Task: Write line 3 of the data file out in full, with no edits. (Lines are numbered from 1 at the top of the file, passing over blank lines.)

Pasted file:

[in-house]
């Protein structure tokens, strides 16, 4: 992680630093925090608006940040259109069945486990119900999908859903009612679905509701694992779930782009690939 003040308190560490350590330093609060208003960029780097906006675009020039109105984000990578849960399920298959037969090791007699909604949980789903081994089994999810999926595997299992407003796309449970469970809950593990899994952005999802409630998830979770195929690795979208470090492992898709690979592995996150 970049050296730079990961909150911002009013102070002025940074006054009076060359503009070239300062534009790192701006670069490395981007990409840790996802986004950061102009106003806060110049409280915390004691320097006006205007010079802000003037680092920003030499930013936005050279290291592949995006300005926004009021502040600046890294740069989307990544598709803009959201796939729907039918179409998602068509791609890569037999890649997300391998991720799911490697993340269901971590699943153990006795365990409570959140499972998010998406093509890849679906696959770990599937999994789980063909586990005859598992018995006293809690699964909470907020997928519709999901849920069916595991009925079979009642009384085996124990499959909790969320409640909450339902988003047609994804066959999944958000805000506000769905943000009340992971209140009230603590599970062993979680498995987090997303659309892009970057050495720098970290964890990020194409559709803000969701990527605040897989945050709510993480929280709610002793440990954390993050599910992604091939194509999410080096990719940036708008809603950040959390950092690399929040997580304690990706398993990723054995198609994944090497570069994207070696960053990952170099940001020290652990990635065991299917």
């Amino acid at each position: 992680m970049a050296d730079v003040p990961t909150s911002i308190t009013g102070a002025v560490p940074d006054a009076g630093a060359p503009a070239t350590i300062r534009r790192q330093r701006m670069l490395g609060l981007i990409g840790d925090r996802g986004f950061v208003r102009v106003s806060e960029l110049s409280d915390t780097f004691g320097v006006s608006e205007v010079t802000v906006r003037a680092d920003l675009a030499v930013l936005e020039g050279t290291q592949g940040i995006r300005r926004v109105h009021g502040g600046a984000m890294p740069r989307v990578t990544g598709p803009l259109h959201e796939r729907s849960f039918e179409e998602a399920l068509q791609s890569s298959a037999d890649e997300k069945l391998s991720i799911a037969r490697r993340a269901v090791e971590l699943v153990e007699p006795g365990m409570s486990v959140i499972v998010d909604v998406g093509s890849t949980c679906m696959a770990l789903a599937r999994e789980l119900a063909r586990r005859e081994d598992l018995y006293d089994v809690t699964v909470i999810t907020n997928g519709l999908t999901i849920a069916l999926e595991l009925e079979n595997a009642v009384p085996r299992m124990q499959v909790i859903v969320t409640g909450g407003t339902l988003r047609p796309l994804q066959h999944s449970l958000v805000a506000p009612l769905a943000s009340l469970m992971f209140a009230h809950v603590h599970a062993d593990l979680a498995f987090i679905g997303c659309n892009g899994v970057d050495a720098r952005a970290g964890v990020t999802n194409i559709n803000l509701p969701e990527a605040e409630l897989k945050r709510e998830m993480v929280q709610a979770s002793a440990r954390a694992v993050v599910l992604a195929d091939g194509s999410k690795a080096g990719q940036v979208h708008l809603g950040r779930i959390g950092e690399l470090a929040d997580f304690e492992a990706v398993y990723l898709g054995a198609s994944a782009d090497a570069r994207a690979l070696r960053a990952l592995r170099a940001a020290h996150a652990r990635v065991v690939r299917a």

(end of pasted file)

């Amino acid at each position: 992680m970049a050296d730079v003040p990961t909150s911002i308190t009013g102070a002025v560490p940074d006054a009076g630093a060359p503009a070239t350590i300062r534009r790192q330093r701006m670069l490395g609060l981007i990409g840790d925090r996802g986004f950061v208003r102009v106003s806060e960029l110049s409280d915390t780097f004691g320097v006006s608006e205007v010079t802000v906006r003037a680092d920003l675009a030499v930013l936005e020039g050279t290291q592949g940040i995006r300005r926004v109105h009021g502040g600046a984000m890294p740069r989307v990578t990544g598709p803009l259109h959201e796939r729907s849960f039918e179409e998602a399920l068509q791609s890569s298959a037999d890649e997300k069945l391998s991720i799911a037969r490697r993340a269901v090791e971590l699943v153990e007699p006795g365990m409570s486990v959140i499972v998010d909604v998406g093509s890849t949980c679906m696959a770990l789903a599937r999994e789980l119900a063909r586990r005859e081994d598992l018995y006293d089994v809690t699964v909470i999810t907020n997928g519709l999908t999901i849920a069916l999926e595991l009925e079979n595997a009642v009384p085996r299992m124990q499959v909790i859903v969320t409640g909450g407003t339902l988003r047609p796309l994804q066959h999944s449970l958000v805000a506000p009612l769905a943000s009340l469970m992971f209140a009230h809950v603590h599970a062993d593990l979680a498995f987090i679905g997303c659309n892009g899994v970057d050495a720098r952005a970290g964890v990020t999802n194409i559709n803000l509701p969701e990527a605040e409630l897989k945050r709510e998830m993480v929280q709610a979770s002793a440990r954390a694992v993050v599910l992604a195929d091939g194509s999410k690795a080096g990719q940036v979208h708008l809603g950040r779930i959390g950092e690399l470090a929040d997580f304690e492992a990706v398993y990723l898709g054995a198609s994944a782009d090497a570069r994207a690979l070696r960053a990952l592995r170099a940001a020290h996150a652990r990635v065991v690939r299917a």